John Proctor is a tormented individual. He believes his affair with Abigail irreparably damaged him in the eyes of God, his wife Elizabeth, and himself. True, Proctor did succumb to sin and commit adultery; however, he lacks the capacity to forgive himself. Unsurprisingly, his relationship with Elizabeth remains strained throughout the majority of the play. He resents Elizabeth because she cannot forgive him and trust him again, but he is guilty of the same thing. In fact, his own inability to forgive himself merely intensifies his reaction to Elizabeth's lack of forgiveness.
In addition to struggling with the weight of his sin, the fact that he must reveal his transgression torments Proctor. His best possession is his good name and the respect and integrity associated with it. Once he acknowledges his affair with Abigail, Proctor effectively brands himself an adulterer and loses his good name. He dreads revealing his sin because guilt and regret already overwhelm him. Proctor believes a public display of his wrongdoing only intensifies the extent of his sin, thereby multiplying his guilt.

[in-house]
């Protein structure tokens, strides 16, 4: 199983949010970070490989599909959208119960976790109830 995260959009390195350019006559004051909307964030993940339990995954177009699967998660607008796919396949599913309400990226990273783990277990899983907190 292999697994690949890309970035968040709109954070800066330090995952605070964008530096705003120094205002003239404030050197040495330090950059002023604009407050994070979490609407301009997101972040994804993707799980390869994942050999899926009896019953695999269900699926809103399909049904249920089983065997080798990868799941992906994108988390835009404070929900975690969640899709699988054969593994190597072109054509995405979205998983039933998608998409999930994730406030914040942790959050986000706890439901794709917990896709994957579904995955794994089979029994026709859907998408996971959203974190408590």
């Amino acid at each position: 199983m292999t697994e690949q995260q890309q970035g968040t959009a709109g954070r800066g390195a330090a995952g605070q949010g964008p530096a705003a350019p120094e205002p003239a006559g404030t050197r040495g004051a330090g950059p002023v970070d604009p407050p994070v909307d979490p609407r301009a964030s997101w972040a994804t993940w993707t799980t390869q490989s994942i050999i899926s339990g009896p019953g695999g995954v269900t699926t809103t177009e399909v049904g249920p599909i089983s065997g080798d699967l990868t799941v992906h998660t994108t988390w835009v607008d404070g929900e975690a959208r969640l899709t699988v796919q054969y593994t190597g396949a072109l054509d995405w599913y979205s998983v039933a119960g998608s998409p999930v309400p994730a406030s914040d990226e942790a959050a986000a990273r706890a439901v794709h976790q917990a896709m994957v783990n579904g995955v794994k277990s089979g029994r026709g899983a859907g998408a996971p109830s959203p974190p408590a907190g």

Proctor's decision to tell the court about his affair ironically demonstrates his goodness. He willingly sacrifices his good name in order to protect his wife. Only through his public acknowledgment of the affair does Proctor regain his wife's trust. At the end of the play, Proctor refuses to slander himself by allowing the court to nail his false confession to the church door. This action further exemplifies Proctor's integrity. Proctor knows that he will damn himself, yet again, if he agrees to confess. Although he wants to live, escaping death is not worth basing the remainder of his life on a lie. This realization, along with Elizabeth's forgiveness, enables Proctor to forgive himself and finally regain his good name and self-respect. As the court officials lead him to the gallows, he finds peace for the first time in the play.